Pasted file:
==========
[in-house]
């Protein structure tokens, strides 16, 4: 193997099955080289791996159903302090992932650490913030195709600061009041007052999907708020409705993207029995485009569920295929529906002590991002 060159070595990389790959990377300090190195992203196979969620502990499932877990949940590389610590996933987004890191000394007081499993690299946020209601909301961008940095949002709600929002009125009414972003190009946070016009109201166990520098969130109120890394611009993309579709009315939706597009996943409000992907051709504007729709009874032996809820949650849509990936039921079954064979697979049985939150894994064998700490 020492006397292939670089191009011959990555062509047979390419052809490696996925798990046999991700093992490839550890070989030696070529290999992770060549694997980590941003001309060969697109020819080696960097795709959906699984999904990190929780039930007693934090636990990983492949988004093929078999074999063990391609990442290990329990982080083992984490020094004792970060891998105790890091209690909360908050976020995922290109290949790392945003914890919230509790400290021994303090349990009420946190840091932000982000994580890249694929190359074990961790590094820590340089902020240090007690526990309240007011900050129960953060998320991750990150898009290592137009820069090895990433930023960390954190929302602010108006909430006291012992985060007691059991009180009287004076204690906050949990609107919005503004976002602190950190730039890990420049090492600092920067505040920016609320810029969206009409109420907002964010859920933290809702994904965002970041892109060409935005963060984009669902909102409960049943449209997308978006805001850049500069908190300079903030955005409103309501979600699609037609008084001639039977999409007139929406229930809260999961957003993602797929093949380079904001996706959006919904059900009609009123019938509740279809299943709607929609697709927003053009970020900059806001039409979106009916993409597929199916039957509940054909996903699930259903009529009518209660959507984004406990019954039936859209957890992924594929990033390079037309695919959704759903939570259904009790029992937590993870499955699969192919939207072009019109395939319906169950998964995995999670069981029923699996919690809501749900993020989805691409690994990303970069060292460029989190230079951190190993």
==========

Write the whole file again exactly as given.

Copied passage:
[in-house]
């Protein structure tokens, strides 16, 4: 193997099955080289791996159903302090992932650490913030195709600061009041007052999907708020409705993207029995485009569920295929529906002590991002 060159070595990389790959990377300090190195992203196979969620502990499932877990949940590389610590996933987004890191000394007081499993690299946020209601909301961008940095949002709600929002009125009414972003190009946070016009109201166990520098969130109120890394611009993309579709009315939706597009996943409000992907051709504007729709009874032996809820949650849509990936039921079954064979697979049985939150894994064998700490 020492006397292939670089191009011959990555062509047979390419052809490696996925798990046999991700093992490839550890070989030696070529290999992770060549694997980590941003001309060969697109020819080696960097795709959906699984999904990190929780039930007693934090636990990983492949988004093929078999074999063990391609990442290990329990982080083992984490020094004792970060891998105790890091209690909360908050976020995922290109290949790392945003914890919230509790400290021994303090349990009420946190840091932000982000994580890249694929190359074990961790590094820590340089902020240090007690526990309240007011900050129960953060998320991750990150898009290592137009820069090895990433930023960390954190929302602010108006909430006291012992985060007691059991009180009287004076204690906050949990609107919005503004976002602190950190730039890990420049090492600092920067505040920016609320810029969206009409109420907002964010859920933290809702994904965002970041892109060409935005963060984009669902909102409960049943449209997308978006805001850049500069908190300079903030955005409103309501979600699609037609008084001639039977999409007139929406229930809260999961957003993602797929093949380079904001996706959006919904059900009609009123019938509740279809299943709607929609697709927003053009970020900059806001039409979106009916993409597929199916039957509940054909996903699930259903009529009518209660959507984004406990019954039936859209957890992924594929990033390079037309695919959704759903939570259904009790029992937590993870499955699969192919939207072009019109395939319906169950998964995995999670069981029923699996919690809501749900993020989805691409690994990303970069060292460029989190230079951190190993």